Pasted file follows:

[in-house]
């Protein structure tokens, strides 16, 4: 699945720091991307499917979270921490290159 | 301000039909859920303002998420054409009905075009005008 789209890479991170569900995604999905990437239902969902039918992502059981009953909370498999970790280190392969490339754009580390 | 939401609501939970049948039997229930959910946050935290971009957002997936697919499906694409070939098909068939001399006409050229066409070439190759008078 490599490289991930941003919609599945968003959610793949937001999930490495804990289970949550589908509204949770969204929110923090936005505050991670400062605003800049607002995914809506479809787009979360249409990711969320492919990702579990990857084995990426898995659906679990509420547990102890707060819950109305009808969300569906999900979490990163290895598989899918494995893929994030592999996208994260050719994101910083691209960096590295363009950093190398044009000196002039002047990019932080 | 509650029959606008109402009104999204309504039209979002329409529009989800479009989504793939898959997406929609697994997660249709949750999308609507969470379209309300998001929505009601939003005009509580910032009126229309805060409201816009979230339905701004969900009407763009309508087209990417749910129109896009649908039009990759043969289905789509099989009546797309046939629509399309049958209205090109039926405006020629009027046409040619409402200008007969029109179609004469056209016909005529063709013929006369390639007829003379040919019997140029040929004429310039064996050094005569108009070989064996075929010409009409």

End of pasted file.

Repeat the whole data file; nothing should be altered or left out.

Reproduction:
[in-house]
């Protein structure tokens, strides 16, 4: 699945720091991307499917979270921490290159 | 301000039909859920303002998420054409009905075009005008 789209890479991170569900995604999905990437239902969902039918992502059981009953909370498999970790280190392969490339754009580390 | 939401609501939970049948039997229930959910946050935290971009957002997936697919499906694409070939098909068939001399006409050229066409070439190759008078 490599490289991930941003919609599945968003959610793949937001999930490495804990289970949550589908509204949770969204929110923090936005505050991670400062605003800049607002995914809506479809787009979360249409990711969320492919990702579990990857084995990426898995659906679990509420547990102890707060819950109305009808969300569906999900979490990163290895598989899918494995893929994030592999996208994260050719994101910083691209960096590295363009950093190398044009000196002039002047990019932080 | 509650029959606008109402009104999204309504039209979002329409529009989800479009989504793939898959997406929609697994997660249709949750999308609507969470379209309300998001929505009601939003005009509580910032009126229309805060409201816009979230339905701004969900009407763009309508087209990417749910129109896009649908039009990759043969289905789509099989009546797309046939629509399309049958209205090109039926405006020629009027046409040619409402200008007969029109179609004469056209016909005529063709013929006369390639007829003379040919019997140029040929004429310039064996050094005569108009070989064996075929010409009409």